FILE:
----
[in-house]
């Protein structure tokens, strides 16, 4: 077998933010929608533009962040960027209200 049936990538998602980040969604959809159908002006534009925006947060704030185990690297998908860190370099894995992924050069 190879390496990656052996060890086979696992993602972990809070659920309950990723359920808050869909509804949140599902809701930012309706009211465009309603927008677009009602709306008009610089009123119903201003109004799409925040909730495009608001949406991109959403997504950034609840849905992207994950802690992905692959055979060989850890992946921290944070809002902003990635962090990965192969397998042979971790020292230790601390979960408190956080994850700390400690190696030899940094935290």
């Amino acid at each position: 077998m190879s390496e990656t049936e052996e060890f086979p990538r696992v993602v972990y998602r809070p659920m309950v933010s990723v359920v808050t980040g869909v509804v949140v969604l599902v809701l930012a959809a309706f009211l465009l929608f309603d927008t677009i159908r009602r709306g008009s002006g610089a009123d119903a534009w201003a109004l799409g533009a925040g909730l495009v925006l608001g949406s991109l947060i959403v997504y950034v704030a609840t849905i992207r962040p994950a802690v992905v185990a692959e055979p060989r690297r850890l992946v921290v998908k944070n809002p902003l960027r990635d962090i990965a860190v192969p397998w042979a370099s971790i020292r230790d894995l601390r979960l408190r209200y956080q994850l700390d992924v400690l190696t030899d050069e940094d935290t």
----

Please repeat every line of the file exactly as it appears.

[in-house]
């Protein structure tokens, strides 16, 4: 077998933010929608533009962040960027209200 049936990538998602980040969604959809159908002006534009925006947060704030185990690297998908860190370099894995992924050069 190879390496990656052996060890086979696992993602972990809070659920309950990723359920808050869909509804949140599902809701930012309706009211465009309603927008677009009602709306008009610089009123119903201003109004799409925040909730495009608001949406991109959403997504950034609840849905992207994950802690992905692959055979060989850890992946921290944070809002902003990635962090990965192969397998042979971790020292230790601390979960408190956080994850700390400690190696030899940094935290």
């Amino acid at each position: 077998m190879s390496e990656t049936e052996e060890f086979p990538r696992v993602v972990y998602r809070p659920m309950v933010s990723v359920v808050t980040g869909v509804v949140v969604l599902v809701l930012a959809a309706f009211l465009l929608f309603d927008t677009i159908r009602r709306g008009s002006g610089a009123d119903a534009w201003a109004l799409g533009a925040g909730l495009v925006l608001g949406s991109l947060i959403v997504y950034v704030a609840t849905i992207r962040p994950a802690v992905v185990a692959e055979p060989r690297r850890l992946v921290v998908k944070n809002p902003l960027r990635d962090i990965a860190v192969p397998w042979a370099s971790i020292r230790d894995l601390r979960l408190r209200y956080q994850l700390d992924v400690l190696t030899d050069e940094d935290t």